Definitely — so many people I talked to thought I was crazy to leave. But many of the people I most respected and admired didn't — they could see that I had so much potential beyond my day job.

I had a friend ask me, “How will you feel one year from now if you haven't made any changes to your life?” That REALLY kicked me into gear because I knew I would feel full of regret and like I was being hypocritical as someone who speaks and coaches on following your dreams.

I also asked myself the question, “If not now, when?” I knew I would regret never trying, even if it meant spending every penny of my savings to see if I was cut out for solopreneurship. I'm thankful to report that the fears are still real but MUCH smaller on the other side.

What advice can you give to my readers who are unsatisfied and want to “live big” but are unsure of what their passions are?

Start by making a mind map of everything you love to do and that makes you feel “in the zone.” I got this from one of my favorite exercises, Paul Williams' Pave Your Life Roadmap. Some other books that have really helped me are Finding Your Own North Star (also by Martha Beck) and How to Be, Do or Have Anything by Laurence Boldt.

You often blog about setting big goals and planning for success, but the details of daily life are bound to get in the way sometimes. Do you have any strategies that help you remain focused on your big-picture goals?

It's helpful to have a big, giant 50,000-foot view of what you're working toward, but don't feel like you have to bite off more than you can chew at any one time. Focus on making incremental progress day-over-day or week-over-week. Every little bit counts.

The other thing that really helps me is prioritizing my most important work — eating one or two big “frogs” as Brian Tracy calls them during my best energy windows, then getting into reactive work (like emails) later.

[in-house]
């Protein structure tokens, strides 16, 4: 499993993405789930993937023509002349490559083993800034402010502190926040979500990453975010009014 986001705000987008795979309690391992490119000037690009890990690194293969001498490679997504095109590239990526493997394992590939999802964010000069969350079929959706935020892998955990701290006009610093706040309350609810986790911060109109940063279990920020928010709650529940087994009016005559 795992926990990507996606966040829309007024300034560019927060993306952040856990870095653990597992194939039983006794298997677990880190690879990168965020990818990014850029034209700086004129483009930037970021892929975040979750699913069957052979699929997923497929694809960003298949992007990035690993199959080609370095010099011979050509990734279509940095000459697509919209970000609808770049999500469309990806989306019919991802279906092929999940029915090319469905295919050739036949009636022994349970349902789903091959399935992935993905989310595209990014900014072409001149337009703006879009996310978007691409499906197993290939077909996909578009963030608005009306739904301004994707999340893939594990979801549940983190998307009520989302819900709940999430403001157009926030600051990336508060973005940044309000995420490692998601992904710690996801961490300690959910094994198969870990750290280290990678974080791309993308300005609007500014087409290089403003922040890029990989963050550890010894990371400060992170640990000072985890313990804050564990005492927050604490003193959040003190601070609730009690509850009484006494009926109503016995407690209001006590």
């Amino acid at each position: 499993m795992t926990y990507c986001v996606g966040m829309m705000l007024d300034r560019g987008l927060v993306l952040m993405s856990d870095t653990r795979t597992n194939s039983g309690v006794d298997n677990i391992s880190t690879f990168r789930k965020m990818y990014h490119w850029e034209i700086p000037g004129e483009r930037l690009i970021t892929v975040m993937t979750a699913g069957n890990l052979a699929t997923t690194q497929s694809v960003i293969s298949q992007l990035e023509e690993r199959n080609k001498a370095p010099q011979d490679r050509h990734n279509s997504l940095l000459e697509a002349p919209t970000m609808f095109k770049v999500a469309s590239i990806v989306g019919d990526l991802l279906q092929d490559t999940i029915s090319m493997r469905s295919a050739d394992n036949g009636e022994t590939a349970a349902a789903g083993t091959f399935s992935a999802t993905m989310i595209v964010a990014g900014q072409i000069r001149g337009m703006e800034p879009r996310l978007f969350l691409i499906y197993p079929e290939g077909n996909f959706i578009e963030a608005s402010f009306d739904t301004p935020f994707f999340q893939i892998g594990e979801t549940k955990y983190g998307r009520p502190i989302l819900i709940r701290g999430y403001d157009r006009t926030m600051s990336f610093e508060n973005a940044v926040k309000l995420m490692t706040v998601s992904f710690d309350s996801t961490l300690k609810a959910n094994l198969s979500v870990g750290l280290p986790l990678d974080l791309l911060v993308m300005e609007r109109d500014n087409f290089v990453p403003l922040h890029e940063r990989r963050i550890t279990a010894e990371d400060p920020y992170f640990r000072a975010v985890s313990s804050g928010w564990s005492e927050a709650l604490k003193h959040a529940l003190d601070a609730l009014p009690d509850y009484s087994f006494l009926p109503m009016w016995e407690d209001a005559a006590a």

What made you decide to launch Make Sh*t Happen? Can you give us an idea of what that process looked like?

I realized there was a gap between how I was able to help people — the blog and book are accessible cost-wise, but not very personalized to the individual. My coaching packages are very hands-on, but tend to be more expensive. I created the course as a way to expand my coaching and reach more individuals in a way that was affordable and fun.

“Inspiration at scale” is something I really strive for, and this is a way for me to monetize what I'm doing AND help people go after their most exciting dreams. There's nothing I love more! It's so energizing for me — I feel very lucky to do this work.

Give us an idea of what's next for you. What are your goals for the coming months?

Taking a break! I'm really looking forward to slowing down for a little bit — I've spent so long in a very intense building and creating phase (even after leaving Google) that I'm hoping to enjoy NYC for a little bit and take a more reactive stance on my work for a month or two. I actually think that will help me be more creative and productive in the long-run, not to mention healthy and happy!

Thanks so much for doing this interview — and to all of you for reading!

You can read more on my blog, Life After College, and at my book website, LACBook.com.

Thanks, Jenny! Anybody want to chime in about making your own sh*t happen?